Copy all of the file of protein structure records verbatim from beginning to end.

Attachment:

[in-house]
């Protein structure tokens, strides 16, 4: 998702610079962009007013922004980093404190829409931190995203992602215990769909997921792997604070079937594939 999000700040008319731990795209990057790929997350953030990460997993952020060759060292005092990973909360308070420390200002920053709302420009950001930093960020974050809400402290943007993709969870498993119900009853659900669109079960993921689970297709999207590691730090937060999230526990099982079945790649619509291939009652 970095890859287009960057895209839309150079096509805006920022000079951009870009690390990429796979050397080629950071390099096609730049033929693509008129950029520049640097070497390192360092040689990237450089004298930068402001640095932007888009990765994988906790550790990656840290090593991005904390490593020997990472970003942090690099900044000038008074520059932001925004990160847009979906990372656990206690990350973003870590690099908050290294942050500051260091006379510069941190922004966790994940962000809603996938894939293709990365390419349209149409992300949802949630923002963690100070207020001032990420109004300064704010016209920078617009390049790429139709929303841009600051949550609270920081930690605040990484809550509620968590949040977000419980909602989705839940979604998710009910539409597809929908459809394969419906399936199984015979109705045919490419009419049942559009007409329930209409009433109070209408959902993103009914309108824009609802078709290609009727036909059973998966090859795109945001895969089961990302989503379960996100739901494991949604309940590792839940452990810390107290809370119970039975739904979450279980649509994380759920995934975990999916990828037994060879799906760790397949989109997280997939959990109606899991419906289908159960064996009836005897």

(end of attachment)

[in-house]
């Protein structure tokens, strides 16, 4: 998702610079962009007013922004980093404190829409931190995203992602215990769909997921792997604070079937594939 999000700040008319731990795209990057790929997350953030990460997993952020060759060292005092990973909360308070420390200002920053709302420009950001930093960020974050809400402290943007993709969870498993119900009853659900669109079960993921689970297709999207590691730090937060999230526990099982079945790649619509291939009652 970095890859287009960057895209839309150079096509805006920022000079951009870009690390990429796979050397080629950071390099096609730049033929693509008129950029520049640097070497390192360092040689990237450089004298930068402001640095932007888009990765994988906790550790990656840290090593991005904390490593020997990472970003942090690099900044000038008074520059932001925004990160847009979906990372656990206690990350973003870590690099908050290294942050500051260091006379510069941190922004966790994940962000809603996938894939293709990365390419349209149409992300949802949630923002963690100070207020001032990420109004300064704010016209920078617009390049790429139709929303841009600051949550609270920081930690605040990484809550509620968590949040977000419980909602989705839940979604998710009910539409597809929908459809394969419906399936199984015979109705045919490419009419049942559009007409329930209409009433109070209408959902993103009914309108824009609802078709290609009727036909059973998966090859795109945001895969089961990302989503379960996100739901494991949604309940590792839940452990810390107290809370119970039975739904979450279980649509994380759920995934975990999916990828037994060879799906760790397949989109997280997939959990109606899991419906289908159960064996009836005897």